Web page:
CROATIA PHOTO JOURNAL, PART 2: Washing Ashore in Korcula
From the ancient city and Roman ruins of Split, which you can read about in Part One of my Croatian photo journal, our Insight Vacations group made its way along the Dalmatian Coast to the enchanting island of Korčula, the only island in the country that is solely accessible by ferry. Originally settled between the 10th and fifth millennia BC, Korčula is almost as rich in history as the surrounding Adriatic is with fish and we were sure to sample both as we stepped off the ferry onto one of the most picturesque and historic island getaways you’ll ever find.
Scroll through the pages that follow for all of the pictures from the second leg of our trip.
The Old City
A short stroll down the hill from our hotel toward the Old City brings me to the base of the 13th century Veliki Revelin Tower, the southern entrance to the historic island centre. A climb up the stairs and beneath the tower, inscribed with the winged lion symbol of St. Mark, leads visitors into a labyrinth of centuries-old sun-drenched streets, lined with houses and churches and local shops. If you follow some long enough you’ll find yourself in a town square, where you can sip coffee, enjoy an authentic meal or snap a few pics. Other streets lead you down to the edge of the island, where stunning views of a different variety await.
There isn’t a spot along Korčula’s beautiful coast that doesn’t stop travellers in their tracks, whether you’re walking the island, taking a cycling tour or preparing to dive into the Adriatic for an afternoon snorkel. Two of my favourite coastal locales, however, bookend the Old City. Above, a shot of the harbor and picturesque promenade lined with palm trees and benches, taken from the rooftop of a Korčulan home. And below, on the coast outside of the island’s ancient ramparts, you can catch a glimpse of the mountains that lay just a skip across the sea. Oh, and that guard tower on the wall? Yeah, that’s now a bar. So head up there and toast some of the most beautiful scenery in Europe.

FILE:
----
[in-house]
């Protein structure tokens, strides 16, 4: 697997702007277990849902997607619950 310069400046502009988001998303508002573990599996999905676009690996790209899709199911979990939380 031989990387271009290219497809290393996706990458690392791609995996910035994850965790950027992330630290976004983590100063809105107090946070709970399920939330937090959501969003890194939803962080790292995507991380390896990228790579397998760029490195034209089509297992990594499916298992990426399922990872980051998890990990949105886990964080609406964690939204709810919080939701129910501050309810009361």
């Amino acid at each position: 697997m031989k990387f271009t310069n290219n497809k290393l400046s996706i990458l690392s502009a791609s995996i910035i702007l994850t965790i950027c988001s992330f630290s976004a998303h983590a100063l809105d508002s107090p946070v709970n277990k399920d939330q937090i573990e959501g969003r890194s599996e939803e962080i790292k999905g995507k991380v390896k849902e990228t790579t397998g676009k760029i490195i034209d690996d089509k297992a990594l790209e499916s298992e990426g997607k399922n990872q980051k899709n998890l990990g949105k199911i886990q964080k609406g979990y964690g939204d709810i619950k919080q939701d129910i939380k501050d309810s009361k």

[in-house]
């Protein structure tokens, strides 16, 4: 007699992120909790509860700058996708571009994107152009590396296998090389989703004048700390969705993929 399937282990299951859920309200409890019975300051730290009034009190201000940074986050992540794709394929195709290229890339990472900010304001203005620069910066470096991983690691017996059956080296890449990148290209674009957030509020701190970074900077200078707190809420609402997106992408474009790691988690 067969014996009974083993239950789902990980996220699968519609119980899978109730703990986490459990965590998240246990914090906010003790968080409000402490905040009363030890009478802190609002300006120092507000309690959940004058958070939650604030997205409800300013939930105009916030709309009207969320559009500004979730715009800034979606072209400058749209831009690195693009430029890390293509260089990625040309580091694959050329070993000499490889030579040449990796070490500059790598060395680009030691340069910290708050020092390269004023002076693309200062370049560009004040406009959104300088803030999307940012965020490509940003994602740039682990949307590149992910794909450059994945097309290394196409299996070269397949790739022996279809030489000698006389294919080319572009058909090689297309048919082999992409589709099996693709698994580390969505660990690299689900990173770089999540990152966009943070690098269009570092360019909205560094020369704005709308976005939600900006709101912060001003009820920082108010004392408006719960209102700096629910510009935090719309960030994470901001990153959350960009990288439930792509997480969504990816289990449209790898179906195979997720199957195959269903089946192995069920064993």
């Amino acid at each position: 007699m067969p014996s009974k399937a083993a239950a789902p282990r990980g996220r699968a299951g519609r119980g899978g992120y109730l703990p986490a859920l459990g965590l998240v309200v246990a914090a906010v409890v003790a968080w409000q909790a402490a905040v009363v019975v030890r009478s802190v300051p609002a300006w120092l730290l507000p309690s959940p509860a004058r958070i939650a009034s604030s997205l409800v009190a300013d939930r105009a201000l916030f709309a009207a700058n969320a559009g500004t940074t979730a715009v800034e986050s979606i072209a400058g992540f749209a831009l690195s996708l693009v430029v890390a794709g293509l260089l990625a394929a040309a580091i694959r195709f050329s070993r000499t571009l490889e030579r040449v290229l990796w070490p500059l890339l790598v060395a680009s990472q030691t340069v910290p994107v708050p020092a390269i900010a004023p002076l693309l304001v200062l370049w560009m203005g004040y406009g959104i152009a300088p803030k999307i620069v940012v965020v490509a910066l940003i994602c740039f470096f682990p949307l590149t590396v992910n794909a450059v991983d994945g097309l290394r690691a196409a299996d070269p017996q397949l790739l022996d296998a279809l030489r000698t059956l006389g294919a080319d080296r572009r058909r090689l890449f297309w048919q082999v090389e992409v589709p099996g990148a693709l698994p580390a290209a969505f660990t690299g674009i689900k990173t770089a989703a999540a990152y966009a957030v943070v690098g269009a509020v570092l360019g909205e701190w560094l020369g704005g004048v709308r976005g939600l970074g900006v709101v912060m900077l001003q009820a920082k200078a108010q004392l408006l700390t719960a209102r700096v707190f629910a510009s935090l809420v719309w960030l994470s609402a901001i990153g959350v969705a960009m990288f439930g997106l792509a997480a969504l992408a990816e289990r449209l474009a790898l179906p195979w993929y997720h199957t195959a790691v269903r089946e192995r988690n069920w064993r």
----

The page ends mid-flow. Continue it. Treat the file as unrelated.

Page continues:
War and Peace
From the Romans to the Venetians to the Hungarians, French and the Italians again, Korčula has a history of being conquered over the centuries. And with it’s beauty and position along the Adriatic trade route, it’s not difficult to understand why. It hasn’t always been easy for the island to maintain its independence, but the cannons that line the side of the island that faces the wide-open sea are remnants of a time when Korčula fought back.
Faces in the Architecture
In many ways, Korčula boasts an almost monastic aesthetic – humble, not overtly flashy or extravagant. There are no Eiffel Tower or Coliseum-like attractions here. In fact, truth be told, the streets are rather simple. It’s a tourist haven but also home to folks who live in the heart of the Old City. There’s laundry hanging from windows in public squares, kids playing in the streets and locals around every corner. In many ways this historic Old City retains the feel of a rural village. And yet, if you look for it, you’ll find faces in the architecture — even looking down on you from the underside of a balcony — and the remains of stunning architecture that reminds visitors of both the history, and the elegance, that this island offers.
The Final Lap
Like seemingly every locale along the Dalmatian Coast, it’s so difficult to pack up and move on. After all, with the unmatched scenery, centuries of history and bountiful seafood dishes, what place could top Korčula? I wasn’t convinced that anywhere else in Croatia could, but when I heard that we were travelling next to the city known as “the Jewel of the Adriatic” I had a feeling we were in for a treat …